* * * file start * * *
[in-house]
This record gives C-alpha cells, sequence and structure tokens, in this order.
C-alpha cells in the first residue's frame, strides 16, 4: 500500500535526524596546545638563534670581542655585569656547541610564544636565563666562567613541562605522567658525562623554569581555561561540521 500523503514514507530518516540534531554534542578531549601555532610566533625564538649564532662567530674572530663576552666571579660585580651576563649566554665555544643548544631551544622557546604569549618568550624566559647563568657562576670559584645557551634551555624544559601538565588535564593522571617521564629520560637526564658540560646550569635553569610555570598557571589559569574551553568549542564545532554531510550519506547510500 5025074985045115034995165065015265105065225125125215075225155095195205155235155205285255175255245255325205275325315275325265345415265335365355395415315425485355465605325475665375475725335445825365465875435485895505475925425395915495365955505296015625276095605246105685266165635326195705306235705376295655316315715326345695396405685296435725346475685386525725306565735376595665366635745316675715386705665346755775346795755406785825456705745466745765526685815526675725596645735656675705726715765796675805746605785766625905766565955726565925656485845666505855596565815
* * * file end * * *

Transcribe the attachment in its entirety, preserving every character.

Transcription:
[in-house]
This record gives C-alpha cells, sequence and structure tokens, in this order.
C-alpha cells in the first residue's frame, strides 16, 4: 500500500535526524596546545638563534670581542655585569656547541610564544636565563666562567613541562605522567658525562623554569581555561561540521 500523503514514507530518516540534531554534542578531549601555532610566533625564538649564532662567530674572530663576552666571579660585580651576563649566554665555544643548544631551544622557546604569549618568550624566559647563568657562576670559584645557551634551555624544559601538565588535564593522571617521564629520560637526564658540560646550569635553569610555570598557571589559569574551553568549542564545532554531510550519506547510500 5025074985045115034995165065015265105065225125125215075225155095195205155235155205285255175255245255325205275325315275325265345415265335365355395415315425485355465605325475665375475725335445825365465875435485895505475925425395915495365955505296015625276095605246105685266165635326195705306235705376295655316315715326345695396405685296435725346475685386525725306565735376595665366635745316675715386705665346755775346795755406785825456705745466745765526685815526675725596645735656675705726715765796675805746605785766625905766565955726565925656485845666505855596565815